Even before the PA Game Commission‘s Dan Brauning retrieved the chick, Hope guarded her baby and didn’t give up until C1 was indoors. Then she stayed at the nest kakking while Terzo provided backup support.

Kim’s (silent) video below shows the perspective from the ground about halfway through: Terzo flying back and forth, Hope leaving the nest to attack the humans when C1 was returned, then perched on the bulwark after they’re gone.

 

Here’s why I didn’t take any pictures: Dan Brauning asked me to hold C1 while he applied the bands.  (You can see I was concentrating very hard!)

Dan Brauning explains the banding procedure while Kate St. John holds the chick, C1 (photo by John English)

Dan Brauning explains the banding procedure while Kate St. John holds peregrine chick, C1 (photo by John English)

Dan weighed C1 (900 grams), checked for trichomoniasis (none!) and feather pests (almost none).  He dusted under her wings with anti-parasite powder and applied her bands.  Here she is with her new jewelry.

Peregrine chick, C1, with her new color bands, Black/green, 06/BR (photo by Peter Bell)

Peregrine chick, C1, with her new bands, Black/green, 06/BR (photo by Peter Bell)

Then Dan braved Hope’s wrath to return C1 to the nest.

Hope attacks the banders on Banding Day at the Cathedral of Learning, 2016 (photo by Peter Bell)

Female peregrine, Hope, attacks the banders on Banding Day 2016, Cathedral of Learning (photo by Peter Bell)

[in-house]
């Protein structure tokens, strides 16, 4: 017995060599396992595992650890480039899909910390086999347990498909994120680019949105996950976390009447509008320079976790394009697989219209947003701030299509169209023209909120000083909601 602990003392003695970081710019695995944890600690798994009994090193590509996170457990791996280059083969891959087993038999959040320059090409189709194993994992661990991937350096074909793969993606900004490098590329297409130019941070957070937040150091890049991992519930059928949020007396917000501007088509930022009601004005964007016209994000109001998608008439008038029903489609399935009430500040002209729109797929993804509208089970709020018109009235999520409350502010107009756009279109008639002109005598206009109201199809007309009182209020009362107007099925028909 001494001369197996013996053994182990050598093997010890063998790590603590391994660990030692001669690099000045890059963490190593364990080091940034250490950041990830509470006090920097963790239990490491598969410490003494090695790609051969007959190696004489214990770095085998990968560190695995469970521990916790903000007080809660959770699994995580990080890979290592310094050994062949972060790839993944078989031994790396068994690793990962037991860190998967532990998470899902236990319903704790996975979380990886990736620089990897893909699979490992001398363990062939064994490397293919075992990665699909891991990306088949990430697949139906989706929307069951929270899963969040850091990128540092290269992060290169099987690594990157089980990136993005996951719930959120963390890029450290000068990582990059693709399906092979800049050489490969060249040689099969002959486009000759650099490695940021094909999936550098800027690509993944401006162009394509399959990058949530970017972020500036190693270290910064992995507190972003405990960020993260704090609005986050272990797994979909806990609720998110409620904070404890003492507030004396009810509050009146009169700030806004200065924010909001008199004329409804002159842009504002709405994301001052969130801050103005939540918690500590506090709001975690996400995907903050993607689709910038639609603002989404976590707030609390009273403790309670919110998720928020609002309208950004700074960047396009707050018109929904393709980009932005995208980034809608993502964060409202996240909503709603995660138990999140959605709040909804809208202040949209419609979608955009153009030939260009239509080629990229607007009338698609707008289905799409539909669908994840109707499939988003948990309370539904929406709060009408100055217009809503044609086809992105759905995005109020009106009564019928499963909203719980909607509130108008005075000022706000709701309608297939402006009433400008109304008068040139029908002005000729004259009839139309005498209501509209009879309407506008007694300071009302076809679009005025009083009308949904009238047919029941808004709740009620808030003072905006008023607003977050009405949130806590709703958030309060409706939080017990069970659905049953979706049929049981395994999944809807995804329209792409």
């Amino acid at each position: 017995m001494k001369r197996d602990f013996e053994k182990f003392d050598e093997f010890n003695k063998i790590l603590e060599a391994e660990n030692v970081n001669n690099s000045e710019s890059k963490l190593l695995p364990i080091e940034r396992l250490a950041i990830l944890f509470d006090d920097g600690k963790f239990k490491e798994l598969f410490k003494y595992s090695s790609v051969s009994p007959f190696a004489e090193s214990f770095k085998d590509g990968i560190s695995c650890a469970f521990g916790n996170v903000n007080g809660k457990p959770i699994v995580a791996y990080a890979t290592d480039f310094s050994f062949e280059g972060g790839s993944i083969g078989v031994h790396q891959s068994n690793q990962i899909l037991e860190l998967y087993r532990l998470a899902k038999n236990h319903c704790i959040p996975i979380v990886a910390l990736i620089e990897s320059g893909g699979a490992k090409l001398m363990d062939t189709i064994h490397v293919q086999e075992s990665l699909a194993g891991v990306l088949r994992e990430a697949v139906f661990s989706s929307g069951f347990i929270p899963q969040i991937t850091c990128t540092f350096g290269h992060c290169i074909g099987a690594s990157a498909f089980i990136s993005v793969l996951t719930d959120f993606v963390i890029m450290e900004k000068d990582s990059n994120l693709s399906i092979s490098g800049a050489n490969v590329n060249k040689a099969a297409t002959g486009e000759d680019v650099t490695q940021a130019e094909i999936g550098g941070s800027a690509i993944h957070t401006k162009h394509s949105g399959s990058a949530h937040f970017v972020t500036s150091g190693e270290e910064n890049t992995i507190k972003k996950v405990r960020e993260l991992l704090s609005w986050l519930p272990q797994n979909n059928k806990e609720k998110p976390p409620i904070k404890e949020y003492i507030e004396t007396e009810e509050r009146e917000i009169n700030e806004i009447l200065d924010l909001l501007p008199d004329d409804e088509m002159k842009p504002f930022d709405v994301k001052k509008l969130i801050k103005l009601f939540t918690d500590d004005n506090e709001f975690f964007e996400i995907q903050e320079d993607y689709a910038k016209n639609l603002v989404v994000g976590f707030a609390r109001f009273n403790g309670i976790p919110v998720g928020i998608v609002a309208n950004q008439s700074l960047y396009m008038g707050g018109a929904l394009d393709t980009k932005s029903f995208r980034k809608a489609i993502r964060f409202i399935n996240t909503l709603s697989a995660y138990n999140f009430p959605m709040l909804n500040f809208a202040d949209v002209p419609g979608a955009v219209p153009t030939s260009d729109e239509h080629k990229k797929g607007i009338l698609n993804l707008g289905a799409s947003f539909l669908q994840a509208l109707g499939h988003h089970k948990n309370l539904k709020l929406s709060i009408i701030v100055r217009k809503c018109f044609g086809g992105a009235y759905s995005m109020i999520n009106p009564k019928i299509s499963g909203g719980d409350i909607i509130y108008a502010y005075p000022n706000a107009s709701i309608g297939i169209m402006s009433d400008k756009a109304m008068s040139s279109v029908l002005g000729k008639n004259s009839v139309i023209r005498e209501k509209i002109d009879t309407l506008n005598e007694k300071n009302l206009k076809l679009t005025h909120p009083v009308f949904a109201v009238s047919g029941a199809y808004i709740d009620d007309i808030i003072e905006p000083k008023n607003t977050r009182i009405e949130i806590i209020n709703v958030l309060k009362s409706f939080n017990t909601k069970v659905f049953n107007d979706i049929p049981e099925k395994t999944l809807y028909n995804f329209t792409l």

Female peregrine falcon, Hope shouts at the banders! Banding Day 2016, Cathedral of Learning (photo by Peter Bell)

Hope shouts at the banders, Banding Day 2016, Cathedral of Learning (photo by Peter Bell)

What a privilege to hold the chick and see her parents protecting her!

 

It’s a shame this will be the only peregrine banding in western Pennsylvania this year. Here’s why:

 

Why weren’t more peregrines banded in Penna. this year?

 

Peregrines are endangered in Pennsylvania so the PA Game Commission (PGC) normally visits every known nest site and attempts to band the chicks — that’s 9 locations in western Pennsylvania.  But this year severe budget cuts and layoffs forced PGC to band at only one site in the western half of the state — the Cathedral of Learning.

Why does PGC have a budget crisis?  They don’t rely on state tax dollars. They’re self-supporting through hunting license fees, timber sales, mineral extraction, and a federal excise tax on ammunition. But state law forbids them to raise the license fees that comprise 40% of their revenue. There hasn’t been an increase since the 1990’s.

If you live in Pennsylvania, you can help.

The Pennsylvania State House and Senate must pass a law — SB 1166 — to allow the Game Commission to raise the license fees.  Contact your State Senator and State Representative (find them here) and urge them to support “SB 1166.”

Click here for a letter about the budget crisis and information on what you can do.